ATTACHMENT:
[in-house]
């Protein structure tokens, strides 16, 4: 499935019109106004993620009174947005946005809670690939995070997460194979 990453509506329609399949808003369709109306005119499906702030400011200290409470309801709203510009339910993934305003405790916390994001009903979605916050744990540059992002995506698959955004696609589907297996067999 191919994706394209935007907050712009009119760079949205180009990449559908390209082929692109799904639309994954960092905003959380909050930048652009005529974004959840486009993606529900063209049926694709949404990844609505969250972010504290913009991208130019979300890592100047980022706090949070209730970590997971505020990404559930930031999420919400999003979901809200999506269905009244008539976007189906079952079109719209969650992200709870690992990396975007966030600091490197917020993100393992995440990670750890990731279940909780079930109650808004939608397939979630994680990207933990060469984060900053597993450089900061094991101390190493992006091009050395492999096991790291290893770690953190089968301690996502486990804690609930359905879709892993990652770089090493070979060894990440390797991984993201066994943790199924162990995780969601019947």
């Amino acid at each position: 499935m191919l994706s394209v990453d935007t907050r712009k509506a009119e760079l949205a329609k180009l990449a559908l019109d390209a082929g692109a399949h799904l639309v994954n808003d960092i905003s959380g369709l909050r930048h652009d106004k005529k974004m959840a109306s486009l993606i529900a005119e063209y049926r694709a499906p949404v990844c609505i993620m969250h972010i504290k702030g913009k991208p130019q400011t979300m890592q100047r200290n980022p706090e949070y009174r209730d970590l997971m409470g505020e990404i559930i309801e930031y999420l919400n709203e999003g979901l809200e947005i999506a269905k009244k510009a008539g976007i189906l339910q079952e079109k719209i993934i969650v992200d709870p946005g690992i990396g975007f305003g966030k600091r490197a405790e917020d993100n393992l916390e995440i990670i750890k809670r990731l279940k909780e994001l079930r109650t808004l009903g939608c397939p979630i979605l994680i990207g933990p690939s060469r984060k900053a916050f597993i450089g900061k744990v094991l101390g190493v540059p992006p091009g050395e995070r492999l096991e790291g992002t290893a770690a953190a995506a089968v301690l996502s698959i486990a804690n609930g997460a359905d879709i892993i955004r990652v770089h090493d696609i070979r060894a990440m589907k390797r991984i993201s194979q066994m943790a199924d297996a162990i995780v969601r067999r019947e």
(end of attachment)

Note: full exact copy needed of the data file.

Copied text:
[in-house]
């Protein structure tokens, strides 16, 4: 499935019109106004993620009174947005946005809670690939995070997460194979 990453509506329609399949808003369709109306005119499906702030400011200290409470309801709203510009339910993934305003405790916390994001009903979605916050744990540059992002995506698959955004696609589907297996067999 191919994706394209935007907050712009009119760079949205180009990449559908390209082929692109799904639309994954960092905003959380909050930048652009005529974004959840486009993606529900063209049926694709949404990844609505969250972010504290913009991208130019979300890592100047980022706090949070209730970590997971505020990404559930930031999420919400999003979901809200999506269905009244008539976007189906079952079109719209969650992200709870690992990396975007966030600091490197917020993100393992995440990670750890990731279940909780079930109650808004939608397939979630994680990207933990060469984060900053597993450089900061094991101390190493992006091009050395492999096991790291290893770690953190089968301690996502486990804690609930359905879709892993990652770089090493070979060894990440390797991984993201066994943790199924162990995780969601019947």
């Amino acid at each position: 499935m191919l994706s394209v990453d935007t907050r712009k509506a009119e760079l949205a329609k180009l990449a559908l019109d390209a082929g692109a399949h799904l639309v994954n808003d960092i905003s959380g369709l909050r930048h652009d106004k005529k974004m959840a109306s486009l993606i529900a005119e063209y049926r694709a499906p949404v990844c609505i993620m969250h972010i504290k702030g913009k991208p130019q400011t979300m890592q100047r200290n980022p706090e949070y009174r209730d970590l997971m409470g505020e990404i559930i309801e930031y999420l919400n709203e999003g979901l809200e947005i999506a269905k009244k510009a008539g976007i189906l339910q079952e079109k719209i993934i969650v992200d709870p946005g690992i990396g975007f305003g966030k600091r490197a405790e917020d993100n393992l916390e995440i990670i750890k809670r990731l279940k909780e994001l079930r109650t808004l009903g939608c397939p979630i979605l994680i990207g933990p690939s060469r984060k900053a916050f597993i450089g900061k744990v094991l101390g190493v540059p992006p091009g050395e995070r492999l096991e790291g992002t290893a770690a953190a995506a089968v301690l996502s698959i486990a804690n609930g997460a359905d879709i892993i955004r990652v770089h090493d696609i070979r060894a990440m589907k390797r991984i993201s194979q066994m943790a199924d297996a162990i995780v969601r067999r019947e």